Grooming norms began to relax slightly in the late 1950s, setting the stage for the more varied and expressive styles of the 1960s.

1950s Men’s Fashion – Timeless Mid Century Style | FashionBeans (20)

Big Names in 1950s Men’s Fashion

1950s men’s fashion was shaped by a number of influential designers, celebrities, and cultural figures who left a lasting impact on the style world.

In the world of haute couture, designers like Christian Dior and Hubert de Givenchy began exploring men’s fashion, introducing tailored suits and refined casualwear that blended traditional craftsmanship with modern aesthetics.

The influence of Hollywood was undeniable, with actors such as Cary Grant, Gregory Peck, and Marlon Brando becoming style icons for their on-screen and off-screen personas. Grant and Peck epitomized the classic, timeless style with their impeccable tailoring and understated elegance, while Brando and James Dean introduced a more rebellious, casual look that resonated with the younger generation.

In music, Elvis Presley emerged not only as a cultural phenomenon but also as a fashion icon, popularizing bold and flamboyant styles that contrasted sharply with the conservative trends of the early 1950s. His love for flashy suits, leather jackets, and the pompadour hairstyle influenced countless fans and signaled a shift towards more personal and expressive fashion choices.

50s style also saw the emergence of influential photographers and magazine editors who helped shape public perceptions of fashion. Figures like Richard Avedon and Irving Penn captured the era’s looks in striking images that graced the pages of Vogue and Harper’s Bazaar, while editors like Diana Vreeland championed the integration of fashion and culture, setting the stage for the evolution of men’s style in the decades to follow.

How to Wear 1950s Men’s Fashion Today

1950s Men’s Fashion – Timeless Mid Century Style | FashionBeans (21)

Incorporating 1950s fashion into today’s wardrobe is about embracing classic style with a modern twist. Start with the essentials: a well-tailored grey flannel suit, a crisp white shirt, and a pair of polished Oxford shoes for a timeless formal look.

For casual wear, a pair of straight-leg selvedge denim jeans, a plain white T-shirt, and a leather jacket can capture the 1950s rebel spirit. Add a pair of loafers or canvas sneakers for a versatile look that bridges decades.

Accessorize with period-appropriate pieces like a fedora hat or a pair of horn-rimmed glasses to add authenticity to your outfit. However, the key is to balance vintage elements with contemporary fits and styles to avoid looking like you’re wearing a costume. Mix and match items from different eras and experiment with textures and patterns to create a look that’s both nostalgic and relevant.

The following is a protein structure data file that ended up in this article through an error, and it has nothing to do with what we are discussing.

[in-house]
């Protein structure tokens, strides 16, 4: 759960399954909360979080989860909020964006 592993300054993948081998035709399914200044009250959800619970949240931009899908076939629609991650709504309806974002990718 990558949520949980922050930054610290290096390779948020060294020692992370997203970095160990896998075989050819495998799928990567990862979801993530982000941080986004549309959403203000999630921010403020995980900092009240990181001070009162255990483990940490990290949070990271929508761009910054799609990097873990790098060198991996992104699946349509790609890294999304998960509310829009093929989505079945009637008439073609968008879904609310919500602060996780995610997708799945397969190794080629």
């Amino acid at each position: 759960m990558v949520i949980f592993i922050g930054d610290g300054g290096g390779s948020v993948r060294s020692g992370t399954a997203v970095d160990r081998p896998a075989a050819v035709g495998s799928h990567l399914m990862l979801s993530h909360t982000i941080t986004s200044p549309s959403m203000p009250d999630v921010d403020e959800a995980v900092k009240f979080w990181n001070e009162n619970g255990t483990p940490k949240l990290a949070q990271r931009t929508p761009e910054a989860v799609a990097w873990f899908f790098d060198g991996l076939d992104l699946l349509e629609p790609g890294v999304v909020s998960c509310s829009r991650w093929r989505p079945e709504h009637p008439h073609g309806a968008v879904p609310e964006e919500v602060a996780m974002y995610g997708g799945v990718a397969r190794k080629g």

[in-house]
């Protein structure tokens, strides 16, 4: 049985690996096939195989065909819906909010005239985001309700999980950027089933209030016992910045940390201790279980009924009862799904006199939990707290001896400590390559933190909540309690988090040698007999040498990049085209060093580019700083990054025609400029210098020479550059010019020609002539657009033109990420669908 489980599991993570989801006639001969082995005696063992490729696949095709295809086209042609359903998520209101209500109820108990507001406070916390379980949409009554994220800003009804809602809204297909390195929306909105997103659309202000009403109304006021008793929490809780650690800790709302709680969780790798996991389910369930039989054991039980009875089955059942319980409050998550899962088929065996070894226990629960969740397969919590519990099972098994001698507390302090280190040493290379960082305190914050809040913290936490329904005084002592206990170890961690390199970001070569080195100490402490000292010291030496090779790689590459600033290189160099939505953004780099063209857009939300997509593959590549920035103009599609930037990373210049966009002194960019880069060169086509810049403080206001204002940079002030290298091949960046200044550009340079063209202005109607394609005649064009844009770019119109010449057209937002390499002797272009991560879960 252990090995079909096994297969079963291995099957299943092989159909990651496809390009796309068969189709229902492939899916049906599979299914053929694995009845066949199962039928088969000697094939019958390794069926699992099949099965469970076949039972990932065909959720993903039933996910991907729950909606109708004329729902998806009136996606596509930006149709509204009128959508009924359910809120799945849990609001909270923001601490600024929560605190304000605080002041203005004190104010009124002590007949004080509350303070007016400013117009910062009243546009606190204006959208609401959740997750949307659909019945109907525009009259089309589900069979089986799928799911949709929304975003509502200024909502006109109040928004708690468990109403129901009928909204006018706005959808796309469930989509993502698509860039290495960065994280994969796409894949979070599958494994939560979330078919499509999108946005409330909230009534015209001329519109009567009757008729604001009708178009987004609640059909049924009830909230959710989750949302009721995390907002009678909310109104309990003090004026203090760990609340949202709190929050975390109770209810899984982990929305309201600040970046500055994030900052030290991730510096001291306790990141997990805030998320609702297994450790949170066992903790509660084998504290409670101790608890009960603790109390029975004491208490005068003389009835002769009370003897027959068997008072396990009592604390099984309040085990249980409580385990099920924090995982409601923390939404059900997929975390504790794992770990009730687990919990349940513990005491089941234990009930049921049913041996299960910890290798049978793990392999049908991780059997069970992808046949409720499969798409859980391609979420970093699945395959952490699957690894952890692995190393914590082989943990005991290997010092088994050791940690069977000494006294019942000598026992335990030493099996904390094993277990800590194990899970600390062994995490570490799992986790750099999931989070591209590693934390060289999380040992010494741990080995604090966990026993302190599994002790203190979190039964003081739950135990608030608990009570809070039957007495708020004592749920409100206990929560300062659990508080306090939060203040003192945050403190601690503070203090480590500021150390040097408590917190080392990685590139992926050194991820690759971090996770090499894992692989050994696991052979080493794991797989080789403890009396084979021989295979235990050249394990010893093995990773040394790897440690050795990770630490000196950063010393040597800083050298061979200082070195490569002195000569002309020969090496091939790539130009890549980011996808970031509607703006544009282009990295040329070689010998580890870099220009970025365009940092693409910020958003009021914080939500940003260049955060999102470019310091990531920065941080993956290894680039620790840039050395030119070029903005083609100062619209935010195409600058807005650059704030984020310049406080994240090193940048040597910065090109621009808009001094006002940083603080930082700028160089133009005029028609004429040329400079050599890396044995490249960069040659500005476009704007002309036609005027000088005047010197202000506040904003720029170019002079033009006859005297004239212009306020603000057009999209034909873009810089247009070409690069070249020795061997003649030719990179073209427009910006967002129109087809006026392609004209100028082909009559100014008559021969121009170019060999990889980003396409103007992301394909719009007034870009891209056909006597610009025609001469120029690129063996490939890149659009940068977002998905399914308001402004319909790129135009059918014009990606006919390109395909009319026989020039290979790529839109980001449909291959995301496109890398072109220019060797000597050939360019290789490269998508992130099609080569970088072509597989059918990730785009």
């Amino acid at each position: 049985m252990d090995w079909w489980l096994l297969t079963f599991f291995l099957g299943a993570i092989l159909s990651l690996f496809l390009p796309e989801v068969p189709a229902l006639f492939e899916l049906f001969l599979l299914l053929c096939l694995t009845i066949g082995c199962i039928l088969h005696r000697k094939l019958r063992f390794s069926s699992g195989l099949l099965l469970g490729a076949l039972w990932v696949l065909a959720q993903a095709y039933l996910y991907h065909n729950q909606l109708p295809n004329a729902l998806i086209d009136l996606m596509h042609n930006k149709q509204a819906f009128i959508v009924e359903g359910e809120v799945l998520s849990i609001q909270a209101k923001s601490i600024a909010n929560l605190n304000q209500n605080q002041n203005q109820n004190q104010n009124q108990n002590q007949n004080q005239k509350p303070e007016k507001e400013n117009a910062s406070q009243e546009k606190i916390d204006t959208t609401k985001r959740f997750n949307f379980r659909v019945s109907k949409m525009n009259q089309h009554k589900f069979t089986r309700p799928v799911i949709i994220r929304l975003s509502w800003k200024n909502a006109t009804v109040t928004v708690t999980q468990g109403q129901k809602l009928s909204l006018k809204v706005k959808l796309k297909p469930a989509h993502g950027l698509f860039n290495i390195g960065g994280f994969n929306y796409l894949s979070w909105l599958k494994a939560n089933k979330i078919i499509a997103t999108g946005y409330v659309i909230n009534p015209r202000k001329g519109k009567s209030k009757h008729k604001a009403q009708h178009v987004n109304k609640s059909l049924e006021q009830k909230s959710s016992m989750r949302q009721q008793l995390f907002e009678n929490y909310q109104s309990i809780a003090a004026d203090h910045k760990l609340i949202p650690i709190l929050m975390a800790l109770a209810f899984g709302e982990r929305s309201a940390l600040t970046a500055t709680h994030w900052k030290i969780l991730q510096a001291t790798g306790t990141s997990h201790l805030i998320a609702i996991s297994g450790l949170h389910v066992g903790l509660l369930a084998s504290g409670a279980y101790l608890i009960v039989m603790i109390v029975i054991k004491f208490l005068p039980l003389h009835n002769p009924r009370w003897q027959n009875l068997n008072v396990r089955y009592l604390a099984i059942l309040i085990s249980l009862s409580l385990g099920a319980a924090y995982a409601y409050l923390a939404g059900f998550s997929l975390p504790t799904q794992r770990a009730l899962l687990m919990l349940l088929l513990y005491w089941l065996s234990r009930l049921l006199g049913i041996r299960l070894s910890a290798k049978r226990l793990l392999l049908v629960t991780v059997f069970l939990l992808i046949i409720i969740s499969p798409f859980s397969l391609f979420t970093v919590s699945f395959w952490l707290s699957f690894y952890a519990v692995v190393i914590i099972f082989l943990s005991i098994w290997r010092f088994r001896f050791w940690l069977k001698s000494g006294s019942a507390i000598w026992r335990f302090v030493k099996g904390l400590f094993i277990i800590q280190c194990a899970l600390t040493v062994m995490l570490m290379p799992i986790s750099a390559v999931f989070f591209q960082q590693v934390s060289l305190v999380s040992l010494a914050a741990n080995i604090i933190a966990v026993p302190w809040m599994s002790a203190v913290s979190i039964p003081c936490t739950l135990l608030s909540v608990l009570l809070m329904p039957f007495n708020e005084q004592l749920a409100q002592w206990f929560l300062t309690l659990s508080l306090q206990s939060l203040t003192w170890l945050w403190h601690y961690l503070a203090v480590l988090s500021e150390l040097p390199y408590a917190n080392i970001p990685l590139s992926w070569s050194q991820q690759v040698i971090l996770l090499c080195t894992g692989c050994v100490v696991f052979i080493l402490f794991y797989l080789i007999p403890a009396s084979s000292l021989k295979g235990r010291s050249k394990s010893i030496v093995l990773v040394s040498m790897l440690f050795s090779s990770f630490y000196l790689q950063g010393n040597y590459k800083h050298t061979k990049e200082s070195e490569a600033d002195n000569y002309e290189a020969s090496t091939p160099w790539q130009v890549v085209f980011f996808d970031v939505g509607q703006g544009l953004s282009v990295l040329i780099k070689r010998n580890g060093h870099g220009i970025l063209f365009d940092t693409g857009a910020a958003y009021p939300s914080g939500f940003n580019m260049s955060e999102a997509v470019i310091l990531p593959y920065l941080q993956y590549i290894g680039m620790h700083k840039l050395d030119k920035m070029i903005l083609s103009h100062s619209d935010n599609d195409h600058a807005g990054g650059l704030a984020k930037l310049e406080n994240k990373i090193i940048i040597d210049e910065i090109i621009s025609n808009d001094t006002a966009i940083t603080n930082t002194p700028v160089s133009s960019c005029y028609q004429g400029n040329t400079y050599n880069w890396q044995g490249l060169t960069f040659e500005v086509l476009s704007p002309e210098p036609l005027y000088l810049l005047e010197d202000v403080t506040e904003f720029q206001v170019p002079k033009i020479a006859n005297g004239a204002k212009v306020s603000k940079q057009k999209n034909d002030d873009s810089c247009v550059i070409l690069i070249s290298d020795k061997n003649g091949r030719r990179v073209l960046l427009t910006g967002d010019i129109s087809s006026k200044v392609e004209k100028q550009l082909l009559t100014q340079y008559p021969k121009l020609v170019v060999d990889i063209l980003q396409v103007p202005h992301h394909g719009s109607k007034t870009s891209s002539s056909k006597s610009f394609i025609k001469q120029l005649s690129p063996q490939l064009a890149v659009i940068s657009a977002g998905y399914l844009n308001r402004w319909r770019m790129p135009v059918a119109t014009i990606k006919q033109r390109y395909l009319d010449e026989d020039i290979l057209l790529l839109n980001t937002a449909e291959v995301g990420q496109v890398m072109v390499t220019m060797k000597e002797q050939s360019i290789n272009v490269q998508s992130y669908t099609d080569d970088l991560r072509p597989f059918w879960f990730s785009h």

Final Verdict

1950s men’s fashion was a decade of transformation, characterized by a blend of traditional elegance and emerging casual styles. Today, the era’s influence remains strong, offering timeless pieces that can enhance any wardrobe. By adopting the key elements of men’s 1950s fashion and adapting them to modern tastes, any guy can achieve a look that is both classic and contemporary, proving the enduring appeal of this pivotal decade in style. Continue on as we speed towards the tumultuous 60s and what excitements in men’s fashion lie ahead.


    • What did males wear in the 1950s?

      In the 1950s, men wore a range of clothing from tailored grey flannel suits, crisp white shirts, and slim ties for formal occasions to casual wear like polo shirts, leather jackets, and denim jeans. The emphasis was on clean lines, quality fabrics, and a neat appearance.

      • What styles for men were especially popular in the 1950s?

        Popular styles for men in the 1950s included the classic grey flannel suit for business and formal occasions, the leather bomber jacket and jeans for a more rebellious casual look, and the introduction of Hawaiian shirts and polo shirts for leisurewear.

        • Did men wear jean jackets in the 1950s?

          While denim jeans became highly popular among young men in the 1950s as a symbol of rebellion and youth culture, jean jackets were not as prominently featured in men’s fashion until later decades.

          • Did they wear khakis in the 50s?

            Khakis and chinos were popular in the 1950s as part of the casual wear expansion, offering a versatile and comfortable alternative to formal trousers and perfectly fitting into the emerging casual, suburban lifestyle.

            • What was considered attractive in the 1950s?

              In the 1950s, attractiveness for men was characterized by a clean, well-groomed appearance, with a fit and tailored silhouette in clothing. Hollywood icons like Cary Grant and James Dean epitomized the era’s ideals of attractiveness through their polished and sophisticated formal wear or their rugged and casual rebel looks, respectively.

1950s Men’s Fashion – Timeless Mid Century Style | FashionBeans (2024)